Thursday, August 28, 2008

It keeps popping up everywhere as I trounce around the blogs and the comment threads. There are many believers that honestly believe that atheists have little to no reason to be moral and are therefore less trustworthy. There is also this idea that atheists are somehow backwards in their thinking as well. If they would only think clearly, surely they could see the obvious truth of God's existence and his moral mandates. On the one hand it's comical because there are many atheists that think similarly about believers. On the other hand it's devastating because there is so much distrust and misunderstanding on both sides of the fence.

Atheists have had a bad name since time immemorial. The Psalmist calls the atheist a fool. Heresy has been a taboo since the beginning of our species because as I see it, heresy is just an extension of the in/out group. If the group believes in God and someone doesn't then that someone is out. And so it is today. If you believe in God, and for many it doesn't seem to matter how you define God, you're in. If not, then you're out.

The thing is, from the tone of many of the anti-religious books that have come out recently, atheists don't have too high of an opinion of believers either. They recall with magnified detail all the horrific and devastating tragedies that have been wrought in the name of God. They decry the suppression of scientific progress at the hands of religious fundamentalism. Much time and effort is spent debunking the claims of pseudo-sciences like creationism and ID. All bumps in the road of human progress are blamed on the heavy hand of religious superstition.

It seems that when an atheists thinks "religious believer", they think of Kent Hovind wearing Torquemada's red devil suit and when a believer thinks "atheist", they think of Stalin pressing the button and watching smugly from his bunker 15 miles below the surface of the Earth as our planet explodes in a complete nuclear holocaust.

Even though our brain distinguishes different light wavelengths into colors, we seem to think of our fellow humans in black and white terms. We place each other in neat little boxes based on labels that we've given each other, whether or not the individual fits into them. If we would pay a little more attention to each other, we'd see that we aren't all fundamentalists. If we'd pay more attention to deeds then to particulars of belief, surely there would be less distrust and misunderstanding.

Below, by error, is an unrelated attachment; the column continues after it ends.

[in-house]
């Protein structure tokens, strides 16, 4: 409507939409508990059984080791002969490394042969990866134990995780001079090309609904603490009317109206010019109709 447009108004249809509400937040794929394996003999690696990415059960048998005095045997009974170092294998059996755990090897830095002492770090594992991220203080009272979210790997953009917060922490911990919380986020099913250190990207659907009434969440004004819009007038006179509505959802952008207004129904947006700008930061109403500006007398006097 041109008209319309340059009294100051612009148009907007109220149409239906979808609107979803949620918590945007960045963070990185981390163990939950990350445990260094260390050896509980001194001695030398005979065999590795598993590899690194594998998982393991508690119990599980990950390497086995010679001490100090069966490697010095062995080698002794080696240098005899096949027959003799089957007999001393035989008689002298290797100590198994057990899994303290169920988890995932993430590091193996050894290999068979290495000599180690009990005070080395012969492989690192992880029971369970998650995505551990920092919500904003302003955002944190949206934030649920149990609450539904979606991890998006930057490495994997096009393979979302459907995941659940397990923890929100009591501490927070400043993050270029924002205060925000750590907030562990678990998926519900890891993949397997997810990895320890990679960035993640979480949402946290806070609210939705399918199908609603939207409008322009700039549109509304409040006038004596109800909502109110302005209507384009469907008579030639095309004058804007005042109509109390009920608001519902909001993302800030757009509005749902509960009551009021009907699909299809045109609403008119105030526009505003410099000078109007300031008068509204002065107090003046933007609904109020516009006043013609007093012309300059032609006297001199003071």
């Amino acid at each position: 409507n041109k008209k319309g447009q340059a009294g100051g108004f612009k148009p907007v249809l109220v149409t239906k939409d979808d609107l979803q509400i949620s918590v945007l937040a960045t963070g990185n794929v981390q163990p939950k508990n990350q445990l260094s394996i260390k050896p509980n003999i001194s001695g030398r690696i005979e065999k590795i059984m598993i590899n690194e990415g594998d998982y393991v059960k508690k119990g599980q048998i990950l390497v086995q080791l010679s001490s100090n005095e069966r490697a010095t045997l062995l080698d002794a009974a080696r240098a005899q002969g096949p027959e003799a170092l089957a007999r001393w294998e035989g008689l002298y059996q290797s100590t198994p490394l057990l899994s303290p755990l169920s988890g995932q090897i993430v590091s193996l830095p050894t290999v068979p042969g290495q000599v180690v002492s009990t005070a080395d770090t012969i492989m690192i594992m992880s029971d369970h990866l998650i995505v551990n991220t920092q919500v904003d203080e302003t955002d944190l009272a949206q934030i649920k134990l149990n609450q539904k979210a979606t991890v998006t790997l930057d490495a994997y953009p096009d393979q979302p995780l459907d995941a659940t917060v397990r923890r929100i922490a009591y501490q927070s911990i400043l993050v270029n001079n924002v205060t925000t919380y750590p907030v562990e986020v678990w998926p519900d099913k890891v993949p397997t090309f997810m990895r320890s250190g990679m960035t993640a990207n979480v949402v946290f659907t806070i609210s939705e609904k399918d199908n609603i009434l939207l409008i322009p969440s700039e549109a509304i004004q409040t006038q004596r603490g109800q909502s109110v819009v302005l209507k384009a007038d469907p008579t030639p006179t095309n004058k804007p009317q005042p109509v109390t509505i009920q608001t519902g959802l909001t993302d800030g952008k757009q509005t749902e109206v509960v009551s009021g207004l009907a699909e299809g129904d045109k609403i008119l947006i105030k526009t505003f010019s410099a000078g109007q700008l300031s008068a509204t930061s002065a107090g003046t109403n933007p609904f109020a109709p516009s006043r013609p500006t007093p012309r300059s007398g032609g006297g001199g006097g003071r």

I think it's horrible to condone or praise wholesale human slaughter whether you did it because of your reading of the Bible or your reading of Karl Marx. I think you are terrific if you are kind to your family and respectful to others, whether you did so because that's what you think God wants from you or because such acts are in line with your personally chosen moral values.

Now I don't mean to downplay the differences too much. Creationism doesn't belong in science class for the simple reason that it's not science. The religious right can't argue for their values in the political realm by quoting from the Bible for the simple reason that doing so is fallacious argumentation. However, I find the atheists that are trying to take plaques of the Ten Commandments out of courtrooms and to remove "In God We Trust" from US currency, to be overly petty. There are other things that I find wrong that are on some atheists agenda, like trying to get rid of Christmas and marginalizing all religious believers, just because they're religious believers and not specifically marginalizing any fallacious arguments no matter what the source may be. There are a number of real political problems that need to be duked out in the public square. But there is a significant population, the large majority, of religious believers that aren't biblical literalists and suicide bombers and condemn such things. And there are a significant percentage of atheists that wouldn't dream of supporting, and willingly condemn, the likes of Stalin, Mao and Pol Pot.

In summary, while I think that there are real arguments that need to be duked out, assuming all religious believers are Kent Hovind or Kiruv Klowns and assuming all atheists are Stalin or Brian Sapient, isn't very accurate and isn't very helpful. And for the literalists out there, the examples I used were purposefully extreme, exaggerated stereotypes.